Not until 9:51 am, did the music stop and anyone resembling a pastor get on stage. He wore a mustard yellow suit, which shared the exact same pantone color as his hair, and small talked to the crowd of thousands for about forty minutes. With the exception of two different bible passages being projected onto the jumbo trons, there were no bibles (we sat in conference style chairs instead of pews, and they did not have any spare bibles available for the possible jew visitor), no deep thoughts, and nothing even closely resembling a sermon. His Pat Sajak-esque chatter, which included a few jokes and a numbers and alphabet mind game (a la third grade), could have been mistaken for a game of Wheel of Fortune were it not for the constant mention of jesus and the devil. The main mantra that we were asked to repeat out loud every few minutes, was this: "Don't mess with me, I'll knock you out." With his fist curled in the air, a la Mike Tyson on the Nintendo version of his knock-out, this was Colonel Mustard's version of what you say to the devil. With the opening speech (in-between shout outs to their commercial success) having included a brief moment of group prayer for the victims of the virginia tech massacre, I found it rather interesting that we would then spend the next hour gripping our fists and being taught to insinuate violence. Can't there be a more peaceful way to approach the devil and his madness? Geez.

For the "New" Christian masses, Bibles and statues have apparently been replaced by podcasts, jumbotrons, and Stratocasters. Unlike many services I have attended, the message was so simple and watered down that even the girl with Cerebral Palsy -- who ended up on the stage for having raised her hand when the man in yellow asked if anyone needed to give themselves to jesus -- hopefully got the message that was as packaged and tailored for the masses as the lattes waiting outside the gymnasim-style doors.

And as for my last pillar of intention, there was no mention of anti-gay during the service, but there were more gay boys in the audience and up on stage than at the Motherlode beer-bust. In a church that was started by a big ass queen, it is not even the slightest bit ironic that almost all of the congregation could be mistaken for the West Hollywood cheerleaders out of drag. I'm not kidding -- gay, gay, gay. Perfectly groomed faux-hawks, shirts so colorful and tight they could give Ryan Seacrest a run for his money. Good thing most Coloradans think he's straight as much as they believe that American Idol is fueled by nothing but the grassroots text messages of the people.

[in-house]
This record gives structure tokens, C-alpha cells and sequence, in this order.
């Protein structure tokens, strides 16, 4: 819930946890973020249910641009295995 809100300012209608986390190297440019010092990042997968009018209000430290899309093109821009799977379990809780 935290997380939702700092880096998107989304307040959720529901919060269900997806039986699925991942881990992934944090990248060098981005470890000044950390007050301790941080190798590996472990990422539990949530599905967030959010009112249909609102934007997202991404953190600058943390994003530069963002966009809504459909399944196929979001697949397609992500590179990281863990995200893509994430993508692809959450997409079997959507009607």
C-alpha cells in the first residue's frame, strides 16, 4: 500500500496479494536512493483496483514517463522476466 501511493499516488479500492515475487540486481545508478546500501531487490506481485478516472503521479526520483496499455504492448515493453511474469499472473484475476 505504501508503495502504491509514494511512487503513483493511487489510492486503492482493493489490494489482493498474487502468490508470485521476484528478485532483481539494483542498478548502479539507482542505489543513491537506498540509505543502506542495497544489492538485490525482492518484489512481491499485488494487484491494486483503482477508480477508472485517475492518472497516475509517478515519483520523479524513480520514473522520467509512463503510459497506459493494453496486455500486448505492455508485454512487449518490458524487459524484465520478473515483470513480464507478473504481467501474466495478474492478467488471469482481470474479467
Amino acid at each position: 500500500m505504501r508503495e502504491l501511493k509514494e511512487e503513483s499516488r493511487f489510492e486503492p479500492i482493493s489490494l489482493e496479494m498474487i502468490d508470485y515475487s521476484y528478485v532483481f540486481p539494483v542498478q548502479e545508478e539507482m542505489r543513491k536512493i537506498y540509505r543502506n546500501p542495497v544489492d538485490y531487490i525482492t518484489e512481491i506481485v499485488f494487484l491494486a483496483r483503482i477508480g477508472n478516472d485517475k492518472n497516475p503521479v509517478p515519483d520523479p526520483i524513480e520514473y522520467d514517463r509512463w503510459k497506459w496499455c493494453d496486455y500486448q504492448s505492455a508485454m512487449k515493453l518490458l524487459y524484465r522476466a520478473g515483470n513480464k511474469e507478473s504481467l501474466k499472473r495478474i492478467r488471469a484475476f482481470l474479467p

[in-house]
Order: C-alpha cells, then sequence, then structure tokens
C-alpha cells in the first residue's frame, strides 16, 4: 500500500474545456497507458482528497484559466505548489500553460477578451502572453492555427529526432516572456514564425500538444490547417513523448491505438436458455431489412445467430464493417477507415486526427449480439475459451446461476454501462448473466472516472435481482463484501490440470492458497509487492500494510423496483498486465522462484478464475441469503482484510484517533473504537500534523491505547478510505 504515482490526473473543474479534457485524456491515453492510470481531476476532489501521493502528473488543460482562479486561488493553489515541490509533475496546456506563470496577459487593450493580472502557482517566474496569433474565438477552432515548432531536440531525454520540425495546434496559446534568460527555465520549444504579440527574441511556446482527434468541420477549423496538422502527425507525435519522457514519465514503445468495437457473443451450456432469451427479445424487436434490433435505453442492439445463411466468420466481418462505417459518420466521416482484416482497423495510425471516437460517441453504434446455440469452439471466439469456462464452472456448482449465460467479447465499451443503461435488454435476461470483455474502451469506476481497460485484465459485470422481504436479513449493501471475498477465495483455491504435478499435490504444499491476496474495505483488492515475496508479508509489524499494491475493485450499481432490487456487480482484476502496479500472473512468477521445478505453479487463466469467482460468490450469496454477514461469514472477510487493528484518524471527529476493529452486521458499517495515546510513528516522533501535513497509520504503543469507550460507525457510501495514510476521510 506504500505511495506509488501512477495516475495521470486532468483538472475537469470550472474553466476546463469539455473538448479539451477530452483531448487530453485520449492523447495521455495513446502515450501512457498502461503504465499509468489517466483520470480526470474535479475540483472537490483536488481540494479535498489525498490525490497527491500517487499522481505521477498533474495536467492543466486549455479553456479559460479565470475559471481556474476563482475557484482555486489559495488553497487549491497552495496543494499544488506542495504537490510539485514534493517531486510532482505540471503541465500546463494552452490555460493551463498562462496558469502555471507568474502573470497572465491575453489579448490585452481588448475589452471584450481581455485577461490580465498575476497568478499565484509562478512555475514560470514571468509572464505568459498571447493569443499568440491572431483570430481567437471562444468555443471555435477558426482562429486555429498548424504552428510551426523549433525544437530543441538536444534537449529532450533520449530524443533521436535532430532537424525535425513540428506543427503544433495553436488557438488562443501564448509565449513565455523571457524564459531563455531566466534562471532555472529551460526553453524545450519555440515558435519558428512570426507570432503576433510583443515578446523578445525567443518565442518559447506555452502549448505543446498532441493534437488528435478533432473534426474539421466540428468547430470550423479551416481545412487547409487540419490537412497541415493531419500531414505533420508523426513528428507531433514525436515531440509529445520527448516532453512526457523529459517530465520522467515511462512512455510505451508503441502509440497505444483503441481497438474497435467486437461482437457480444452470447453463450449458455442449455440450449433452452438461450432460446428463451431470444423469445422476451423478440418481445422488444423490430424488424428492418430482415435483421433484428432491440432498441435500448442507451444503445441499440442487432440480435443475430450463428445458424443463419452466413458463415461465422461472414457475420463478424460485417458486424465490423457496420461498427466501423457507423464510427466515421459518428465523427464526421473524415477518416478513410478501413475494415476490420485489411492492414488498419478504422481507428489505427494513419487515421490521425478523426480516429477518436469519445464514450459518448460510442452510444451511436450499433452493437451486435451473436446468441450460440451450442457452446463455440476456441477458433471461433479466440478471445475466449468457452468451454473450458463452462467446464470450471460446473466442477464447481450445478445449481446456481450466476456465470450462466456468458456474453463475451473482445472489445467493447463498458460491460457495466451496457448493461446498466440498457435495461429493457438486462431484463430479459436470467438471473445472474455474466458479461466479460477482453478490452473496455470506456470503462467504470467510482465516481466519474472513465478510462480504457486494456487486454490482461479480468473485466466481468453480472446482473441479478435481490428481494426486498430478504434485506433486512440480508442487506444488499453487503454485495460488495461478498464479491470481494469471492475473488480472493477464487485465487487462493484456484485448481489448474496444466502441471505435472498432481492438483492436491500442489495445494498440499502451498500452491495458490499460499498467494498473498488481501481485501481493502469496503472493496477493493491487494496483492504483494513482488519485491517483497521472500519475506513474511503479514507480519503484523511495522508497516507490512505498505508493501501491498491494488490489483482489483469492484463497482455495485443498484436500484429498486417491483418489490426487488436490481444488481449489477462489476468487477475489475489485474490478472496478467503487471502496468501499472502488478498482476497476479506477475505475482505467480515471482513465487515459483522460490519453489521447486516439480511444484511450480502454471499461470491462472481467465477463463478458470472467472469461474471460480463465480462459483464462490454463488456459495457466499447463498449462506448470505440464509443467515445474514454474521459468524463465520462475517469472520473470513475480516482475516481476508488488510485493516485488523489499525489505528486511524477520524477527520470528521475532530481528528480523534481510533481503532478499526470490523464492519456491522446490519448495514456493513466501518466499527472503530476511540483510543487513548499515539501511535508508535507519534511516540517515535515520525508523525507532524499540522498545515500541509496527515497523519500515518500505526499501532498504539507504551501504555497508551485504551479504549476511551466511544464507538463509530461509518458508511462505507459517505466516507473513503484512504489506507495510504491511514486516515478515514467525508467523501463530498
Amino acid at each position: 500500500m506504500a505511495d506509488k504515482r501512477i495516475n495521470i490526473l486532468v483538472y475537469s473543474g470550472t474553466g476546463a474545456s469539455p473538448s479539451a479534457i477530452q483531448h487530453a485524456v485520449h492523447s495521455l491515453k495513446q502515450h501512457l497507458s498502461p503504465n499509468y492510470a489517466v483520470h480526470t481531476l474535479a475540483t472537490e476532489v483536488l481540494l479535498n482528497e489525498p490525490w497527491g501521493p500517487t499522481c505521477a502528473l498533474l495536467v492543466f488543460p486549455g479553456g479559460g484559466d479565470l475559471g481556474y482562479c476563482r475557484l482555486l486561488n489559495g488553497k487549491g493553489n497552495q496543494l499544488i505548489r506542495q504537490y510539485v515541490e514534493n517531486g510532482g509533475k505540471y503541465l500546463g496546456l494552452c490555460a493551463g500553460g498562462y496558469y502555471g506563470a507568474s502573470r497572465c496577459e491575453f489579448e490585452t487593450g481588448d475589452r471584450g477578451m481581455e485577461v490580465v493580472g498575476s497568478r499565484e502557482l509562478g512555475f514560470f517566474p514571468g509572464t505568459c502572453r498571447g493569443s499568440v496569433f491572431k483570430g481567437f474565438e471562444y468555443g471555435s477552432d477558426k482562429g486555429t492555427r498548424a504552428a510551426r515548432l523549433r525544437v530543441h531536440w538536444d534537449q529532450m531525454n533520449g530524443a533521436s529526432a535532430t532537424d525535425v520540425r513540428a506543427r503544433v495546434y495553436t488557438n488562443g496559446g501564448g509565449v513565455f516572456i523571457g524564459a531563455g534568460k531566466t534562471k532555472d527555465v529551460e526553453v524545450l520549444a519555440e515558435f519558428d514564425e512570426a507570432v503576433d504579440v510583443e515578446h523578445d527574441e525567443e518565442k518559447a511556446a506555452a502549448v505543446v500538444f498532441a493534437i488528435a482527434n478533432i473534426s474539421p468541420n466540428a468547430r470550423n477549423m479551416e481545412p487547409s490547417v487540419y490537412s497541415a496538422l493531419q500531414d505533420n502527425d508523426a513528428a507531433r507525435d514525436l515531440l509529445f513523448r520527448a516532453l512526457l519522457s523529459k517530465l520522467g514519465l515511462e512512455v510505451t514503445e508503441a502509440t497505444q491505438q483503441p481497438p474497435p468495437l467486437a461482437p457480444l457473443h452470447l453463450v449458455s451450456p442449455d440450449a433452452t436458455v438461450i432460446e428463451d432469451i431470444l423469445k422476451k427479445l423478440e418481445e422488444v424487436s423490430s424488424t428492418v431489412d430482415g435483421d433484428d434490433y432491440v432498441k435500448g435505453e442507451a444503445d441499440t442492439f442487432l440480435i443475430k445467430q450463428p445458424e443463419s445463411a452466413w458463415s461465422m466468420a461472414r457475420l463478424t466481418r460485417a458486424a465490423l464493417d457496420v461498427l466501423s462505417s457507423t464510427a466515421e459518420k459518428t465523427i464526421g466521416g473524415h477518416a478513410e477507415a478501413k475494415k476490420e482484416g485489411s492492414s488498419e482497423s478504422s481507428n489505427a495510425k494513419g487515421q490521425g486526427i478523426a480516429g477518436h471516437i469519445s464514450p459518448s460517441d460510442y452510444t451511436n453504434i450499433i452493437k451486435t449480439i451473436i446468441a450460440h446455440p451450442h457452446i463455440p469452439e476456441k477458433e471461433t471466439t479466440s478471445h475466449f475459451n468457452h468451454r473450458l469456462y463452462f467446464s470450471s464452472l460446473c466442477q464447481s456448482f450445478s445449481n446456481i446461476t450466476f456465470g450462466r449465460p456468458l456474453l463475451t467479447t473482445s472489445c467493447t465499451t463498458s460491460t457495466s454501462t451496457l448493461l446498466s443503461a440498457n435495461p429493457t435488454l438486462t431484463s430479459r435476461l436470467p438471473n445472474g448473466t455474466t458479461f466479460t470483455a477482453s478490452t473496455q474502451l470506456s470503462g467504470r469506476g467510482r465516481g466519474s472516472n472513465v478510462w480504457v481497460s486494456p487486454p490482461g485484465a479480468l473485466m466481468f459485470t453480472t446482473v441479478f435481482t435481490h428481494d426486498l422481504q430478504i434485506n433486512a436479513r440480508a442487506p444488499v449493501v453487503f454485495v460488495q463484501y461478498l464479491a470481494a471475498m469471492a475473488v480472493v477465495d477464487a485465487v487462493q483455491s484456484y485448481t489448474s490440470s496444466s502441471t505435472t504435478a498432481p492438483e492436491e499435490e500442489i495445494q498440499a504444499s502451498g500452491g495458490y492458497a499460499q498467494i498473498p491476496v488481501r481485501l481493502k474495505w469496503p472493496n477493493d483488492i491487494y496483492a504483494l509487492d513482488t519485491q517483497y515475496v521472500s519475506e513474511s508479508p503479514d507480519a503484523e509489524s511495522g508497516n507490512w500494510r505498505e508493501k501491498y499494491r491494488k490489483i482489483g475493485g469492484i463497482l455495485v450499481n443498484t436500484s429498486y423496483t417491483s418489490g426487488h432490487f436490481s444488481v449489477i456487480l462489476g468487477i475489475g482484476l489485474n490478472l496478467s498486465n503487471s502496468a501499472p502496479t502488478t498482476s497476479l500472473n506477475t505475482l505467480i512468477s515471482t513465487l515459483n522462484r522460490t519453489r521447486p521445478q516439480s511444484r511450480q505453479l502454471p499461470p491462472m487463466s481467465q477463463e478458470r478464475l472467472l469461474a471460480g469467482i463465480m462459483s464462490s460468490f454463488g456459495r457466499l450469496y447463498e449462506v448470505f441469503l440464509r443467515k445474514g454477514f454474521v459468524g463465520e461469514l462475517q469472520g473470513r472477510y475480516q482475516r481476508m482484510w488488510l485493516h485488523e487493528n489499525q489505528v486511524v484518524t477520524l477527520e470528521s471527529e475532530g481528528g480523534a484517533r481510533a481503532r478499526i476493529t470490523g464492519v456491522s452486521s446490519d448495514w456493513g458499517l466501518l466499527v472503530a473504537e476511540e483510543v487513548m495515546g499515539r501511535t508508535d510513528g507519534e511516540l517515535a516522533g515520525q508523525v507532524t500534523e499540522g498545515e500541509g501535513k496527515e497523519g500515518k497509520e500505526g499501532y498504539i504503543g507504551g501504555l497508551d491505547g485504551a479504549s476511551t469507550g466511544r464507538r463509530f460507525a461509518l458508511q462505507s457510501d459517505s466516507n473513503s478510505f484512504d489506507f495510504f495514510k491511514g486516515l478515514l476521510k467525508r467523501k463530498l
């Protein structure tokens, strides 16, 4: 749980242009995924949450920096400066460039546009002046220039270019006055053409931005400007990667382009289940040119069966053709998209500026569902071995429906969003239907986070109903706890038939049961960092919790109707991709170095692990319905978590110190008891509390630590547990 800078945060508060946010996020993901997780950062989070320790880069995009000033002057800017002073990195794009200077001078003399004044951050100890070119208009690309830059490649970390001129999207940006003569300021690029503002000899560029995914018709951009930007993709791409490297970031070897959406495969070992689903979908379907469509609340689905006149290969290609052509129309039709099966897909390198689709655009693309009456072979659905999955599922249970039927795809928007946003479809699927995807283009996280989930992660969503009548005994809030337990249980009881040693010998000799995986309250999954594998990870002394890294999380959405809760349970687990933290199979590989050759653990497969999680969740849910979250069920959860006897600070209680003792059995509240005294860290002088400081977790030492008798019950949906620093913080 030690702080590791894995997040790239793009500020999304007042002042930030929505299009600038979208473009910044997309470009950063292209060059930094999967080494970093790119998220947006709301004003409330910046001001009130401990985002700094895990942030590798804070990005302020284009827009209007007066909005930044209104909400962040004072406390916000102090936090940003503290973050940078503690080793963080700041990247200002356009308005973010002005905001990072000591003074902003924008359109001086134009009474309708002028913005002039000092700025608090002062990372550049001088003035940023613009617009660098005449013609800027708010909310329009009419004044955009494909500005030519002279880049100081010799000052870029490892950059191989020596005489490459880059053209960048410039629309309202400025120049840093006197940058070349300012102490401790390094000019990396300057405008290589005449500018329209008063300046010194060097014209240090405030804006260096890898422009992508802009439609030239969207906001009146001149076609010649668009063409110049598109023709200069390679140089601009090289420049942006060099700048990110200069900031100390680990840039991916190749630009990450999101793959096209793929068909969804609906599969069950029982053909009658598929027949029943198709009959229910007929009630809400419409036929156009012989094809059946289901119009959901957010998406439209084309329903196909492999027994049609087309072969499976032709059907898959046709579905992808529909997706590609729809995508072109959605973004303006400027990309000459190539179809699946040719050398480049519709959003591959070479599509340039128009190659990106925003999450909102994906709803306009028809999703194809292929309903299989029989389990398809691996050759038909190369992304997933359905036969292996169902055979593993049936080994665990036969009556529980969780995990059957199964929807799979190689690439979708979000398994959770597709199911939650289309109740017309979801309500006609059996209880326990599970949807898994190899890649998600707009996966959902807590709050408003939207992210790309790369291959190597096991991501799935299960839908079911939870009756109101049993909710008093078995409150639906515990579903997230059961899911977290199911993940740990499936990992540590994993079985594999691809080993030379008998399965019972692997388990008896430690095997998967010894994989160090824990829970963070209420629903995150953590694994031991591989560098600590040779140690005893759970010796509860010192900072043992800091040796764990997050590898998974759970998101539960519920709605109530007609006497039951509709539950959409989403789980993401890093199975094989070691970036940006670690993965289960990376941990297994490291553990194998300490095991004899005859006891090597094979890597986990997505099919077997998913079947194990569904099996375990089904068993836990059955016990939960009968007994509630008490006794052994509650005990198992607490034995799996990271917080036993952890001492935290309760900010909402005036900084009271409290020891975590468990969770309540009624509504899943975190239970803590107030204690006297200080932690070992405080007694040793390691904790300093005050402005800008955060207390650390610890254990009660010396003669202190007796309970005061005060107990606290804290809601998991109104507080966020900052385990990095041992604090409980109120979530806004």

After two hours of multimedia mindfuck, I walked back to my 1988 creme volvo (my rocking car here in Colorado) and wondered how I could follow up such a morning of peace, inspiration, and reverence. I soon opened the large booklet I received in my press kit and realized that it is filled with 85 pages of New Life groups to join. In addition to the cleverly branded "_tag" for the high school kids and "theMILL" for the twentysomethings, there is everything from "Men of Caliber: Guys + Gunpowder reloaded," "Demon Busters: Freedom Fighters," "God's Grace and Homosexuality (of course), and "FAITH: Film Acting In True Holiness." Watch out L. Ron Hubbard, Haggard and his New Life media militia are coming after Hollywood next!

Photos to come soon ...

2 comments:

ninja rad said...

omg omg omg ohmymuthafucking god. i cannot wait for pictures!!! who would've guessed haggard left a fellowship of fledgling gays ripe for the picking in colorado springs!!!

Kim said...

You are one brave soul.